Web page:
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BYU quarterback Jake Heaps (9) fumbles the football as he is hit by Utah linebacker Trevor Reilly (49) during the second half of an NCAA college football game, Saturday, Sept. 17, 2011, at LaVell Edwards Stadium in Provo. (AP Photo/Colin E Braley)
Utah football: Defensive linemen bring a new wrinkle to Utah’s game

Utes want to put more pressure on opposing quarterbacks this season.

First Published Sep 05 2012 05:23 pm • Last Updated Sep 05 2012 11:52 pm

Utah defensive coordinator Kalani Sitake remembers the way former Ute Koa Misi could spin around offensive linemen and get into the backfield before quarterbacks could react.

He remembers and he yearned a bit for that element last year when the Utes were averaging just a little more than two sacks a game in 2011.

At a glance

A look at Utah’s defensive ends

Left end

Nate Fakahafua, 6-3, 250, So. » One of the most athletic players on the team keeps getting bigger and better.

Trevor Reilly, 6-5, 245, Jr. » Will also see a lot of time at linebacker. Can also play right end.

Thretton Palamo, 6-2, 250, Jr. » Hitting people suits this former rugby player

Right end

Joe Kruger, 6-7, 290, Jr. » He’s big, he’s fast, he’s a Kruger; need we say more?

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"He was a dynamic, versatile player who could do a lot for us," Sitake said.

Well, the yearning is over. If hunches are correct, the Utes could have not just one, but two and possibly three defensive ends who fit the playing style of Misi.

Defensive ends Trevor Reilly and Nate Fakahafua are known for their quickness while 6-foot-7, 280-pound Joe Kruger might not be the fastest guy on the team, but can cover a lot of ground.

Together they represent one of the most athletic groups the Utes have had at defensive end in years.

"Trevor, Nate, those guys are fast," Sitake said. "They’re fast enough to play outside linebacker as well. It’s going to let us do a lot of things."

Having quick defensive ends is great, but what adds to Utah’s strength is the presence of solid interior linemen in Star Lotulelei and Dave Kruger. They are enough to contend with that opponents can’t just focus on the ends.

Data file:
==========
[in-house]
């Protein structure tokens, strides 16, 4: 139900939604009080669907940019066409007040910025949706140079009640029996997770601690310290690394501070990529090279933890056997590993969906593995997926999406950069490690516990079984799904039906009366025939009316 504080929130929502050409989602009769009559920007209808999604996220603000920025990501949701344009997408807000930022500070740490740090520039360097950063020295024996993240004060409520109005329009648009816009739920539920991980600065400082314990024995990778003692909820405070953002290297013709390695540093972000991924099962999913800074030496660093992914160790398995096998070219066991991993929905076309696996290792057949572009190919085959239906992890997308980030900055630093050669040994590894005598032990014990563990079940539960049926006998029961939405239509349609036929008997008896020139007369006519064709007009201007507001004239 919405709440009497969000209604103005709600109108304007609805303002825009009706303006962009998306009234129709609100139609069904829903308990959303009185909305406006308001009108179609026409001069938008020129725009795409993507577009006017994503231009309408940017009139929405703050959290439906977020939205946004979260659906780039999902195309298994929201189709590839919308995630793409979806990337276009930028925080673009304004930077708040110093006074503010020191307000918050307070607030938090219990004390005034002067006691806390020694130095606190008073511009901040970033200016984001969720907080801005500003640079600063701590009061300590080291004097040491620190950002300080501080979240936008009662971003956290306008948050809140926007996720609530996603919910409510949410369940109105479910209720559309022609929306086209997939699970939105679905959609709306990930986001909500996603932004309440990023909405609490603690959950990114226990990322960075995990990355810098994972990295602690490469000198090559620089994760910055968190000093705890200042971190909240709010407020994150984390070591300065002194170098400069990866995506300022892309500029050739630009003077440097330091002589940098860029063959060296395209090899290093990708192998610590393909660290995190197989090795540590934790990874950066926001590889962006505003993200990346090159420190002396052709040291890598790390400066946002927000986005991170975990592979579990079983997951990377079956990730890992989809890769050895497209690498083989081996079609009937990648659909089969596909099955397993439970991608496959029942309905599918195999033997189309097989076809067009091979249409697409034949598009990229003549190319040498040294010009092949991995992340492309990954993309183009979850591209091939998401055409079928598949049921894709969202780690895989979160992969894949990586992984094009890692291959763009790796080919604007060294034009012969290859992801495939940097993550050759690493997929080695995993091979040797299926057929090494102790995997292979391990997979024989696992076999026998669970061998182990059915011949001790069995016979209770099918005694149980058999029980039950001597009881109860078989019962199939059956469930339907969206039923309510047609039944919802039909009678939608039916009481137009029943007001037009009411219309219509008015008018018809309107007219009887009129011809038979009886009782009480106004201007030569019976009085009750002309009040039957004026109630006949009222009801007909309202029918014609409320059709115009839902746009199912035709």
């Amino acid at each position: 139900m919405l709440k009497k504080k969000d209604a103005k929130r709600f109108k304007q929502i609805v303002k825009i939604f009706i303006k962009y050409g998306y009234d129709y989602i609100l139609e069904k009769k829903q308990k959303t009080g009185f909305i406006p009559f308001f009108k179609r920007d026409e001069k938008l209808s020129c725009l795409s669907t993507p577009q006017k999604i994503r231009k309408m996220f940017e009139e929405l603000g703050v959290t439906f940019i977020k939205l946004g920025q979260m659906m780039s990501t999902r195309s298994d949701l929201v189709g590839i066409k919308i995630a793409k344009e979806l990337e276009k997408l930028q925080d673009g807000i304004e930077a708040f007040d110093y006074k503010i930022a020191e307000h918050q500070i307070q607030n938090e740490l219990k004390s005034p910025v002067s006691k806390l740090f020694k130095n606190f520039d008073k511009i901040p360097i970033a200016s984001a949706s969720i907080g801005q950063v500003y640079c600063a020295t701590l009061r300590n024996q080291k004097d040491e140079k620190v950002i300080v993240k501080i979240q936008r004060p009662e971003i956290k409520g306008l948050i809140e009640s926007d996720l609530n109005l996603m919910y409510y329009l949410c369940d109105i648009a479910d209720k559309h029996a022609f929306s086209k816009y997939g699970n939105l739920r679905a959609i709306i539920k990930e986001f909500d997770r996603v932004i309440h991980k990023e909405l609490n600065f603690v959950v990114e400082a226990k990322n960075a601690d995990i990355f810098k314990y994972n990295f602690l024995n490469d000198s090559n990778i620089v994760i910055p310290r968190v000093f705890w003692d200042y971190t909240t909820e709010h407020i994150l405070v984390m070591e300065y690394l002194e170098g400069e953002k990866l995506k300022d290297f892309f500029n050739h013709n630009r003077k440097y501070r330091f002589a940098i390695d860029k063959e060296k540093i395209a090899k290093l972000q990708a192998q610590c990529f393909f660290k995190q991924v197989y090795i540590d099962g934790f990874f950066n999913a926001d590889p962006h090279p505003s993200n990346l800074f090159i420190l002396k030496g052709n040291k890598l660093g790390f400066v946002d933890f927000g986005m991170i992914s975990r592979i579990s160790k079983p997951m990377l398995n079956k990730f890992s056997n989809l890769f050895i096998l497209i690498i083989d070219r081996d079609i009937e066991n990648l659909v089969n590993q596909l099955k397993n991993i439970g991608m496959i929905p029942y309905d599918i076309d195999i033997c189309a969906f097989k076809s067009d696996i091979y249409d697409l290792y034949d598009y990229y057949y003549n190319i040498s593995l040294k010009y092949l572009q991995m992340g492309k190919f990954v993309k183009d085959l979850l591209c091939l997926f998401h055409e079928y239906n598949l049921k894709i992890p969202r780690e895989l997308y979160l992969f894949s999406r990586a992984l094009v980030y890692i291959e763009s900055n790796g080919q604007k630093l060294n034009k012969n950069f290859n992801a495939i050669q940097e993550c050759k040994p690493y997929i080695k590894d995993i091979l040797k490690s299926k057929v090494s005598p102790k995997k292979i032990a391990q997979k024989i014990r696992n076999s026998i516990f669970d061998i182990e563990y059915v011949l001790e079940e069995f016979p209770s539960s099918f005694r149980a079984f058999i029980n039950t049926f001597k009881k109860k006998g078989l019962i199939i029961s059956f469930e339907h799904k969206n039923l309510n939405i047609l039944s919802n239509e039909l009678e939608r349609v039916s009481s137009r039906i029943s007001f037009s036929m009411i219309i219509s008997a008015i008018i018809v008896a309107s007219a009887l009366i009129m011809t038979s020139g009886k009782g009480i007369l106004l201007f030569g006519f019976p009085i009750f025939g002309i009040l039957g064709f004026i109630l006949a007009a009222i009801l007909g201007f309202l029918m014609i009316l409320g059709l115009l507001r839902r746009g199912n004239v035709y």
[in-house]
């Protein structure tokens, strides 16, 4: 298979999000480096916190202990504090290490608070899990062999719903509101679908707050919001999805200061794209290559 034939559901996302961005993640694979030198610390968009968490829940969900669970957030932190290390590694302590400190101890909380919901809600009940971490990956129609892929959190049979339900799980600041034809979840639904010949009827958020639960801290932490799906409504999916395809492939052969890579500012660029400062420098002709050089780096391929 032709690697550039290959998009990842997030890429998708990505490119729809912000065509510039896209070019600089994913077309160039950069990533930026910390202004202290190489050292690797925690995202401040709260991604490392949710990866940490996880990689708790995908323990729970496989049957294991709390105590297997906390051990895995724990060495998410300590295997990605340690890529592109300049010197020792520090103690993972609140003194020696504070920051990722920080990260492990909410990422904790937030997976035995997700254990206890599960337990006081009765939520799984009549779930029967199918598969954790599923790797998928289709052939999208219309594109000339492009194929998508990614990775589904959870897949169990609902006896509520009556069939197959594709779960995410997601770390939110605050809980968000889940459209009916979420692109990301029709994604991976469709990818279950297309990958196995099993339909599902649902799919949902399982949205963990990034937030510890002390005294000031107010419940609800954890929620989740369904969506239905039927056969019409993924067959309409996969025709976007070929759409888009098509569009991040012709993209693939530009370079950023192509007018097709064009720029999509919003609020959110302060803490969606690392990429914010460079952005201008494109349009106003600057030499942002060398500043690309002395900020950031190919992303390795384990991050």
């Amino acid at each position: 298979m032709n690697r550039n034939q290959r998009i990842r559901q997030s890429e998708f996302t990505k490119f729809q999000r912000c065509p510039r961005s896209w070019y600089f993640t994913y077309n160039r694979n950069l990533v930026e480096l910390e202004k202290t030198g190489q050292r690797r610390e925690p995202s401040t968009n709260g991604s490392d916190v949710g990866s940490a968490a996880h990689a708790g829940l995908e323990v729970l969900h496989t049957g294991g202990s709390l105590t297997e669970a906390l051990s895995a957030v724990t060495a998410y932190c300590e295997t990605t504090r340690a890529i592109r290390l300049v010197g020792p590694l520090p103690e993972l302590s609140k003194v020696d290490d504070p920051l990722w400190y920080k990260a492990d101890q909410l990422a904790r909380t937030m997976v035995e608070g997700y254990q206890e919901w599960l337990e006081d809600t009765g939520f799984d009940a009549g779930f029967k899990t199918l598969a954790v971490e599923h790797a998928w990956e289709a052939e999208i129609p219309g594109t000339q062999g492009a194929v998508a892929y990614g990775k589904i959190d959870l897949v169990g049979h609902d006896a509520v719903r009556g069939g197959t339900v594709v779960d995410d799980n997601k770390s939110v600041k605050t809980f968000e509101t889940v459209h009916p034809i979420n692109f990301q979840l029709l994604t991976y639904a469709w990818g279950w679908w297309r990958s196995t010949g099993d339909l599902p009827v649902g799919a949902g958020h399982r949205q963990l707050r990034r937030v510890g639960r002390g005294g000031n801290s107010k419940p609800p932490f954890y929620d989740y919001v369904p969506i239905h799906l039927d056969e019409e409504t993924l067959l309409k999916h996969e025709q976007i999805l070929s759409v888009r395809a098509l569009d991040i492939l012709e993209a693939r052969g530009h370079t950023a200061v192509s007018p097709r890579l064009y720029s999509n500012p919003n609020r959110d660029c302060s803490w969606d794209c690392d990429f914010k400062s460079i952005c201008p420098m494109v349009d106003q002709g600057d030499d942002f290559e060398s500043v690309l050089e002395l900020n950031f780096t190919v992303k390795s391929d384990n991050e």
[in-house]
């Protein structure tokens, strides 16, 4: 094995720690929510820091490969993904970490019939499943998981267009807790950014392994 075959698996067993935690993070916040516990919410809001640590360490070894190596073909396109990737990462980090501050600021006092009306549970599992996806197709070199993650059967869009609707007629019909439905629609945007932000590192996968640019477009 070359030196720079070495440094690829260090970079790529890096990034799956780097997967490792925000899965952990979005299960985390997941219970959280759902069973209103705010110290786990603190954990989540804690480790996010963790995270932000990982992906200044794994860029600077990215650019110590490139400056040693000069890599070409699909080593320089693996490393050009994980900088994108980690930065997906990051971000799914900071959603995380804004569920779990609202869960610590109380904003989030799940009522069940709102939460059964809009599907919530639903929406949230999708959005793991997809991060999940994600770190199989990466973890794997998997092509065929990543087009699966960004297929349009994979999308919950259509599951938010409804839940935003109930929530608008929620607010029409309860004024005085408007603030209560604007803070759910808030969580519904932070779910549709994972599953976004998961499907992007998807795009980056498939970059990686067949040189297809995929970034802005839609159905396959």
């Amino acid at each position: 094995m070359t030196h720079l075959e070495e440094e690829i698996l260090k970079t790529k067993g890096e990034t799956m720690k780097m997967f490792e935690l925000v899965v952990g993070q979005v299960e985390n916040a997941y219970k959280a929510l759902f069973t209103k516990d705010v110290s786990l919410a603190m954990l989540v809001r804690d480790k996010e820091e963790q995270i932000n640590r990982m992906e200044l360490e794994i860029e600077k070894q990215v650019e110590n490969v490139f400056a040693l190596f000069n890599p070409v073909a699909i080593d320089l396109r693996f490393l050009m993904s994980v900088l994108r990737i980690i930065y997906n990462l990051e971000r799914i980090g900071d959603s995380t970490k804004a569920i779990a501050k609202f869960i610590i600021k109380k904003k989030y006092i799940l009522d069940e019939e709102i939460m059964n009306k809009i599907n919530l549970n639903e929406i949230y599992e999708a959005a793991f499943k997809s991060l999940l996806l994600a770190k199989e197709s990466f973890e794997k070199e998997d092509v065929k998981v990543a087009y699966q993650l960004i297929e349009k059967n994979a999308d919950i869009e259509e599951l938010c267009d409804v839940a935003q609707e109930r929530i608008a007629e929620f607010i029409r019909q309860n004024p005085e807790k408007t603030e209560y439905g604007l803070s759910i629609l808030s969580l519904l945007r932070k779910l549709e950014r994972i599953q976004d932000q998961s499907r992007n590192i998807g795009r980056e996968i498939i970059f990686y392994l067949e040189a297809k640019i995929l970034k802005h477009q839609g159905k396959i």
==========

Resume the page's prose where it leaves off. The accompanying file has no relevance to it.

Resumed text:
"Most teams double-team Star, and Dave some too, so it’s nice for us ends," Kruger said. "We get to go one-on-one almost every time and we can get in the backfield fast."

The Utes had just two sacks against Northern Colorado, but both Sitake and Reilly noted the Bears made a point to get rid of the ball quickly.

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"We didn’t see many five-step drops so the only thing you can try to do is bat the ball down," Sitake said. "I take that as a huge complement to us because if that is what you are doing, it takes away a lot of options and limits what you can do."

The Utes would love to have a similar influence on quarterbacks in the Pac-12. While those quarterbacks are noticeably a step up in talent, Fakahafua believes he and his teammates have a good chance of saying hello to them in a defensive sort of way.

"There are great quarterbacks in the Pac-12 but it’s crucial we get to them, get them on the ground and bang them around a bit," Fakahafua said. "If you can get into their heads, it helps us a lot."

Fakahafua for one is relishing his role at left end. At 6-foot-3, 250-pounds, Fakahafua has added more than 45 pounds of muscle since he joined the Utes out of Highland H.S.

The weight hasn’t slowed Fakahafua, who boasts a 4.74 in the 40-yard dash.

"I spend a lot of time working on my speed and quickness on my own and that has helped," Fakahafua said. "I still want to add more weight and keep it up there."

If the thoughts of Fakahafua barreling down on them doesn’t scare quarterbacks, having Reilly or Kruger coming at them too should do the trick.

Reilly, who also plays linebacker, is one of the Utes’ most athletic players. Like Fakahafua, he too took advantage of Utah’s summer weight training program which put more emphasis than ever on speed drills.

"I’m getting old, I’m 24 so I have to work on that," he joked. "I feel like it’s making a difference already so I’m happy with it."

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